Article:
News that two schools have shut down in Matabeleland North province due to an upward spike in COVID-19 cases is definitely unwelcome news and a serious cause for concern, moreso when Zimbabwe has hardly reached half of the number of vaccinated people required to achieve herd immunity.
Government tells us that so far 6,5 million people have received their first COVID-19 vaccine dose, while 4,8 million have been fully vaccinated, a far cry from the country’s target to protect 60% (10 million) of the population, including children, from the disease.
Authorities also tell us that a total of 252 new cases of the respiratory disease were recorded last week, compared to 202 the previous week and out of the 252 new cases, 130 and 33 cases were from Matabeleland North’s Fatima and George Silundika secondary schools, respectively.
The country’s cumulative COVID-19 cases stood at 257 409 as at September 27, 2022, with 251 281 recoveries and 5 602 deaths.
That two schools have been shut down when everyone thought the disease was waning in Zimbabwe and across the globe, is more than disturbing, especially coming a month after government relaxed COVID-19 restrictions.
While government specifically indicated that masks were no longer mandatory for those who have been fully-vaccinated when it relaxed the restrictions, everyone has dumped the masks and no one seems to view the disease as a major threat.
In fact, the number of people who have been fully-vaccinated since the programme started nearly three years ago clearly shows that the majority of the country’s nationals could not care less and this simply means that it will take forever for the country to achieve herd immunity.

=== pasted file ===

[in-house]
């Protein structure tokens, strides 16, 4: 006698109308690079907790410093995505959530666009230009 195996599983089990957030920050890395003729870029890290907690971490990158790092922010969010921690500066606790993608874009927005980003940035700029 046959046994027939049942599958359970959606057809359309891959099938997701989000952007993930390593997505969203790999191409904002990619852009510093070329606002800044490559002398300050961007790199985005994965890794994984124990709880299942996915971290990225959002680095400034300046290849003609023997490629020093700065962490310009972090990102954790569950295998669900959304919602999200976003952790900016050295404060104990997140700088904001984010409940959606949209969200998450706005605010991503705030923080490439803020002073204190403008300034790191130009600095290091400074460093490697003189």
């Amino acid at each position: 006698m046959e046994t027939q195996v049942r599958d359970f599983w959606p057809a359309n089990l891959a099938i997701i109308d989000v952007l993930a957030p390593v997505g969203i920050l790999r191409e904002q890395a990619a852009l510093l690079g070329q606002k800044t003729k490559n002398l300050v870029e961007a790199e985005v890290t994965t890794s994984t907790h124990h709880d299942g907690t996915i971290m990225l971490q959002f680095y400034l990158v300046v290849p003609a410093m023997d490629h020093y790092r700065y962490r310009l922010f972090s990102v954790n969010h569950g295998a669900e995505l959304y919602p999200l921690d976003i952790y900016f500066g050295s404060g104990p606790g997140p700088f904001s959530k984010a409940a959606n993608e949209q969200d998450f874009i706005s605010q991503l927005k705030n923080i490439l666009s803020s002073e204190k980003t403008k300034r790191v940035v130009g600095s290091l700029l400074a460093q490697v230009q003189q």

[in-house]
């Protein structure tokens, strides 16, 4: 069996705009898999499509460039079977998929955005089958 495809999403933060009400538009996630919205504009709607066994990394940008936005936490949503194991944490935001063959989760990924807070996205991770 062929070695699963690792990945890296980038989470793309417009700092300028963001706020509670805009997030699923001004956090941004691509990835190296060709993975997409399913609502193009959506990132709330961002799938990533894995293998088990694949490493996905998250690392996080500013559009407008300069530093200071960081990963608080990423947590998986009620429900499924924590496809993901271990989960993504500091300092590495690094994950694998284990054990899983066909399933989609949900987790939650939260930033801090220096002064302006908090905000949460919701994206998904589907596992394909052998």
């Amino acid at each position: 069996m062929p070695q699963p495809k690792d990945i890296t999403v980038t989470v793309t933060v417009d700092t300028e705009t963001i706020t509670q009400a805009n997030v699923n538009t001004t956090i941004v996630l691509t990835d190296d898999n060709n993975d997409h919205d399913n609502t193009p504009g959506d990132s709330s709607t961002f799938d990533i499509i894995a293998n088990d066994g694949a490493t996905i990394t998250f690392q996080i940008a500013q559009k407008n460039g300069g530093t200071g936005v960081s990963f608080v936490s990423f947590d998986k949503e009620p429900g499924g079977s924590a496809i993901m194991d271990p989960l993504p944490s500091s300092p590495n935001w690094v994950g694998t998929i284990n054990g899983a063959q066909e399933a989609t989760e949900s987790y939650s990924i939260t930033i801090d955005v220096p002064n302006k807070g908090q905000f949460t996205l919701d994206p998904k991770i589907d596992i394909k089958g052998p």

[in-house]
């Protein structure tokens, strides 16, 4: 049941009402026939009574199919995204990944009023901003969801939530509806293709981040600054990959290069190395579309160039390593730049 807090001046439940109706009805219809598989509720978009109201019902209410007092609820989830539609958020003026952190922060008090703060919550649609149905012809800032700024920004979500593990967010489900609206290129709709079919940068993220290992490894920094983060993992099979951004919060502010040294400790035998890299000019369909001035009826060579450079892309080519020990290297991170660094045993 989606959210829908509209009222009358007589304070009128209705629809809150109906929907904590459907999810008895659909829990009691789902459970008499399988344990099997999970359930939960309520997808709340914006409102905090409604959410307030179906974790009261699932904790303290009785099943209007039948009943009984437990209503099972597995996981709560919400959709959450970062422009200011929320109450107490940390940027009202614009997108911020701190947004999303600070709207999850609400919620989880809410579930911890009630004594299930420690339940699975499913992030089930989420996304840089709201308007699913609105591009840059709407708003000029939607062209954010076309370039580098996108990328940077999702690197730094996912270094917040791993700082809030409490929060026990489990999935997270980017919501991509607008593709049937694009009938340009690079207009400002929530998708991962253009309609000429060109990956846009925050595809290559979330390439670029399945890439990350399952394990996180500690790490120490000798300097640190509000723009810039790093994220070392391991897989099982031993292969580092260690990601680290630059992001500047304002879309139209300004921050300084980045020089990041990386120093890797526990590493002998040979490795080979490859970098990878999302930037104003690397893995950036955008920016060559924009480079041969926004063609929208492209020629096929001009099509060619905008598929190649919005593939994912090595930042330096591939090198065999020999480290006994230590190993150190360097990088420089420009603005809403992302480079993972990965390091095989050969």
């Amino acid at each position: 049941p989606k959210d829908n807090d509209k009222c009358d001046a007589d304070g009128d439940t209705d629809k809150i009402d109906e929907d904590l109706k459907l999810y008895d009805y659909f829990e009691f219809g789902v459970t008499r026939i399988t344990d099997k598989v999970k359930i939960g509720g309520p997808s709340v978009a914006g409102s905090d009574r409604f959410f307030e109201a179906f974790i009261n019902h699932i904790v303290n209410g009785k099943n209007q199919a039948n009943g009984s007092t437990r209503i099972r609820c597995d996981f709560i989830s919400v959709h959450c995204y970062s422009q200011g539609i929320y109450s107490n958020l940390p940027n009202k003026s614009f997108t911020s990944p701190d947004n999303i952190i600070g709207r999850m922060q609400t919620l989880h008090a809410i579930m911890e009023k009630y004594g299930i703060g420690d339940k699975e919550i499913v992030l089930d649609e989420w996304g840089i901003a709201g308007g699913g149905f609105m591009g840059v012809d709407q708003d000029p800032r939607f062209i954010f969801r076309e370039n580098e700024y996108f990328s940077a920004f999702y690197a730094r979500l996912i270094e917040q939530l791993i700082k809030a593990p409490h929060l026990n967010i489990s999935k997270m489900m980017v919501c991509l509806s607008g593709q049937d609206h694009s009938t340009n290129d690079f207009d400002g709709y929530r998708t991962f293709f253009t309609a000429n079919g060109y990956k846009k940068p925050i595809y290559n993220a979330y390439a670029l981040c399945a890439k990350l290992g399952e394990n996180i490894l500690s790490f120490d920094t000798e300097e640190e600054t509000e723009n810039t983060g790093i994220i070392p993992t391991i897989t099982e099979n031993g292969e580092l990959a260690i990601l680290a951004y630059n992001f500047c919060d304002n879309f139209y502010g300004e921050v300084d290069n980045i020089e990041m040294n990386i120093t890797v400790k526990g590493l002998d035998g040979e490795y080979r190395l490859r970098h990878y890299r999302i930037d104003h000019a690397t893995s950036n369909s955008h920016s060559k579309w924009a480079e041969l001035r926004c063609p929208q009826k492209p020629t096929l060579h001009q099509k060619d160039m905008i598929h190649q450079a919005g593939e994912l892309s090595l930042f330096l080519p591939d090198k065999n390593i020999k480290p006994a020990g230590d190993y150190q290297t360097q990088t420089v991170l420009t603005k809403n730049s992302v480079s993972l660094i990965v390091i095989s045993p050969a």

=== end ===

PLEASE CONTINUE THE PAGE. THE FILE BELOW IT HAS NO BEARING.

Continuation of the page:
This is a very scary prospect for a nation in a global village whose other nations have long reached and surpassed their herd immunity targets. Zimbabwe, which probably has an uncharacteristically large number of people who do not believe in vaccinations, cannot afford to continue wallowing in this depth of backwardness to the point of its nationals having the liberty to be so averse to issues of human development.
The United Nations Sustainable Development Goal number 3 on good health and wellbeing points out that: “Ensuring healthy lives and promoting well-being at all ages is essential to sustainable development. Currently, the world is facing a global health crisis unlike any other — COVID-19 (has spread) human suffering, destabilising the global economy and upending the lives of billions of people around the globe.”
Yet here we are as Zimbabwe still entertaining many among us who refuse to be vaccinated and risk the lives of millions of the country’s future human capital and even sanction their death. COVID-19 killed thousands and measles is currently killing hundreds, mainly because of these people who are refusing to be vaccinated.
And yet government appears, for political expediency, not keen on bringing on board this group of people, who are mainly from the apostolic faith persuasion. In the end it then comes as no surprise that the country continues to record rising new COVID-19 infections.
Zimbabwe cannot, however, afford to casually react to matters of health because they speak to the core of its overall development.